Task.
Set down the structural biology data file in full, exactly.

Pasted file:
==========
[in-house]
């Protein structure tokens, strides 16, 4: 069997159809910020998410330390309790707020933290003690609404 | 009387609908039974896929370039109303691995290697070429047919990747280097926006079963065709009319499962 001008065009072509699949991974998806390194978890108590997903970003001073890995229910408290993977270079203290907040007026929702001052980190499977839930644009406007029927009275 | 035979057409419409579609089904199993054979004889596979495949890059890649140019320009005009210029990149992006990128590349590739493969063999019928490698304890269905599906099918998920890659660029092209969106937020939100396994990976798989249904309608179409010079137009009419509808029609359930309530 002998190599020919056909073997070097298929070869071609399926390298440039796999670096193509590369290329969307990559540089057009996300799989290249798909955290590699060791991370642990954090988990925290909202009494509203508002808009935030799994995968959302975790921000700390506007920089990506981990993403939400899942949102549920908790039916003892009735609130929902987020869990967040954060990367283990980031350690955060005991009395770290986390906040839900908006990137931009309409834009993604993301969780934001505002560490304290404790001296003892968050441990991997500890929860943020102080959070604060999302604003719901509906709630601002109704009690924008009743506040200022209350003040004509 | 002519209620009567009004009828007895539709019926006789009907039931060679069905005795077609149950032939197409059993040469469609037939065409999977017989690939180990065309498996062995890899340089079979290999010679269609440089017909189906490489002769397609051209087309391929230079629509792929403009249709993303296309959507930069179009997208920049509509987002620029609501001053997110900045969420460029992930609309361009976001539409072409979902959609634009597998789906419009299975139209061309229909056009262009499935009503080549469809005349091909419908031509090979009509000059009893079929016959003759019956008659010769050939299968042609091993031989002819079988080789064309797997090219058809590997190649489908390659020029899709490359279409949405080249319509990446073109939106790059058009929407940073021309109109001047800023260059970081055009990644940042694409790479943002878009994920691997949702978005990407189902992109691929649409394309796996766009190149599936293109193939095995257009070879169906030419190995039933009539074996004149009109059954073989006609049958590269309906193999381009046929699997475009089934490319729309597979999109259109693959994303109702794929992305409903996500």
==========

[in-house]
């Protein structure tokens, strides 16, 4: 069997159809910020998410330390309790707020933290003690609404 | 009387609908039974896929370039109303691995290697070429047919990747280097926006079963065709009319499962 001008065009072509699949991974998806390194978890108590997903970003001073890995229910408290993977270079203290907040007026929702001052980190499977839930644009406007029927009275 | 035979057409419409579609089904199993054979004889596979495949890059890649140019320009005009210029990149992006990128590349590739493969063999019928490698304890269905599906099918998920890659660029092209969106937020939100396994990976798989249904309608179409010079137009009419509808029609359930309530 002998190599020919056909073997070097298929070869071609399926390298440039796999670096193509590369290329969307990559540089057009996300799989290249798909955290590699060791991370642990954090988990925290909202009494509203508002808009935030799994995968959302975790921000700390506007920089990506981990993403939400899942949102549920908790039916003892009735609130929902987020869990967040954060990367283990980031350690955060005991009395770290986390906040839900908006990137931009309409834009993604993301969780934001505002560490304290404790001296003892968050441990991997500890929860943020102080959070604060999302604003719901509906709630601002109704009690924008009743506040200022209350003040004509 | 002519209620009567009004009828007895539709019926006789009907039931060679069905005795077609149950032939197409059993040469469609037939065409999977017989690939180990065309498996062995890899340089079979290999010679269609440089017909189906490489002769397609051209087309391929230079629509792929403009249709993303296309959507930069179009997208920049509509987002620029609501001053997110900045969420460029992930609309361009976001539409072409979902959609634009597998789906419009299975139209061309229909056009262009499935009503080549469809005349091909419908031509090979009509000059009893079929016959003759019956008659010769050939299968042609091993031989002819079988080789064309797997090219058809590997190649489908390659020029899709490359279409949405080249319509990446073109939106790059058009929407940073021309109109001047800023260059970081055009990644940042694409790479943002878009994920691997949702978005990407189902992109691929649409394309796996766009190149599936293109193939095995257009070879169906030419190995039933009539074996004149009109059954073989006609049958590269309906193999381009046929699997475009089934490319729309597979999109259109693959994303109702794929992305409903996500």